Authorities have not been able to reunite 666 families who were separated at the border—three years after they were separated. And a new report shows that the administration knew this was a likely outcome before instituting the policy.

By Libby Ryan
Updated October 29, 2020
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Even before the implementation of the "zero tolerance" policy of separating migrant parents from their children at the border, Trump administration officials knew that it might mean they were never reunited, according to a new report by the House Judiciary Committee.

In 2017, the administration began a pilot program where children were taken away from their parents and detained, while the parents were often deported.

"Despite full knowledge that hundreds of children would likely be lost to their families forever, the Administration chose to expand the pilot program into a permanent nationwide policy," the report reads.

Hundreds of migrant children are still separated from their parents, even though a federal judge ordered families to be reunited in 2018. And a new court filing from the American Civil Liberties Union shows that authorities have not been able to find the parents of hundreds of kids.

As of this week, a court-appointed committee has tried to contact the families of more than 1,000 children who were not yet reunited with their families. They could not find the parents of 666 children (a number higher than previously thought), some of whom were babies at the time that they were separated and have been apart from their parents for most of their lives.

About two-thirds of those parents have likely been deported back to their home countries without their children, according to the court filing, and those children have been placed with other relatives or foster families inside the United States.

Credit: Getty Images

Earlier this month, the New York Times reported that a new investigation by the Justice Department revealed that attorney general at the time, Jeff Sessions, specifically intended for families to be separated under the Trump administration’s "zero tolerance" immigration policy.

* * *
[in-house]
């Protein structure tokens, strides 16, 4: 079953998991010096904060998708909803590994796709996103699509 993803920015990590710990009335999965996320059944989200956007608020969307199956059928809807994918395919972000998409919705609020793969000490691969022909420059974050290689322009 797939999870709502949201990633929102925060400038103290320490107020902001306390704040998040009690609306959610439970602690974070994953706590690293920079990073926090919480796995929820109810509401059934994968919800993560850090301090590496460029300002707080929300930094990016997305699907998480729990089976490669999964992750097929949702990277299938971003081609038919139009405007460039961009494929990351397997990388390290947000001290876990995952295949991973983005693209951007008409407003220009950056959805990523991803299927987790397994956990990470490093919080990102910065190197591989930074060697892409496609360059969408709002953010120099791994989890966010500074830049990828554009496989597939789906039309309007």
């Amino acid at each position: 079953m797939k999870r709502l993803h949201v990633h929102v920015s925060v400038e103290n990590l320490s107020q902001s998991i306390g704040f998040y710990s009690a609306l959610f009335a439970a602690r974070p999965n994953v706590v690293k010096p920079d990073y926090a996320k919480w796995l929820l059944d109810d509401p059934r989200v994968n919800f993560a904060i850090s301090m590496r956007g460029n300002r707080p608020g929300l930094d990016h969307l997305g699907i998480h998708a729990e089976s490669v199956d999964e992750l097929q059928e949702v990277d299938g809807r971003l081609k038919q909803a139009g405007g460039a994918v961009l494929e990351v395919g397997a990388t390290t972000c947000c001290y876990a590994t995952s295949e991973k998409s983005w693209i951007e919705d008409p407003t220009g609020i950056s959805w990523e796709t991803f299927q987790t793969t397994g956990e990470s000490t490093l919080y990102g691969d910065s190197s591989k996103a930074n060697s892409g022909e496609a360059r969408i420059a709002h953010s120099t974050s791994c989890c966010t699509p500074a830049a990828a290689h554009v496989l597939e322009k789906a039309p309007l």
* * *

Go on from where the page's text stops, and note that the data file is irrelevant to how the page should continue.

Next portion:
“We need to take away children,” Sessions said, according to the New York Times reporting. Rod Rosenstein, who at the time was the deputy attorney general, said that it did not matter how young the children were.

The Trump administration’s separation of families at the border began in spring 2018, when the "zero tolerance" policy began. Zero tolerance meant that migrant families would be separated in order to deter future immigrants from crossing the border. In total during the 2017 pilot program and 2018 policy, according to the ACLU, at least 4,300 undocumented children were separated by the Department of Homeland Security.

In June 2018, a federal judge ordered that immigration authorities not only stop separating families but also said they must reunite separated children with their parents within 30 days.

Two years later, many of these children are still separated from their families—and many do not even know where their parents are.

"Even before Covid, it was hard enough finding these families but we will not stop until we've found every one," ACLU attorney Lee Gelernt told CNN. But that is not a simple endeavor.

It’s been three years since many of the still-separated families were together, making it difficult to trace the parents’ whereabouts after they were deported or detained. According to the Washington Post in October, lawyers working on the cases say that they are actively trying to reach 262 parents but that 283 of the parents have not been located at all. And the latest numbers mean there are even more parents to locate.

President Donald Trump's family separation policy was recently a talking point at the final presidential debate against former Vice President Joe Biden. Trump claimed that the children were "well taken care of" in detention facilities but numerous reports detail horrific conditions in the facilities such as lack of adult supervision for infants, cold rooms with no blankets, and few toiletries. The president also blamed the Obama administration for separating children, even though the policy began in 2018—two years after Obama left office. While the Obama administration did detain migrant families at the border in detention facilities, they did not intentionally separate parents from their children as a scare tactic to deter future immigration.

How to Help

Although the coronavirus pandemic has made it difficult for advocates and lawyers to travel to countries such as Honduras, Guatemala, El Salvador, and Mexico where parents may have been sent after their deportations, organizations such as the ACLU and Justice in Motion are still working on the ground where lockdowns and public safety measures allow. You can donate to the organization to support these ongoing efforts now and as travel becomes more possible.

You can also donate to the ACLU to support their work in court. And with the election in less than two weeks, make sure to research where your government representatives stand on immigration policy and make your voice heard by voting.

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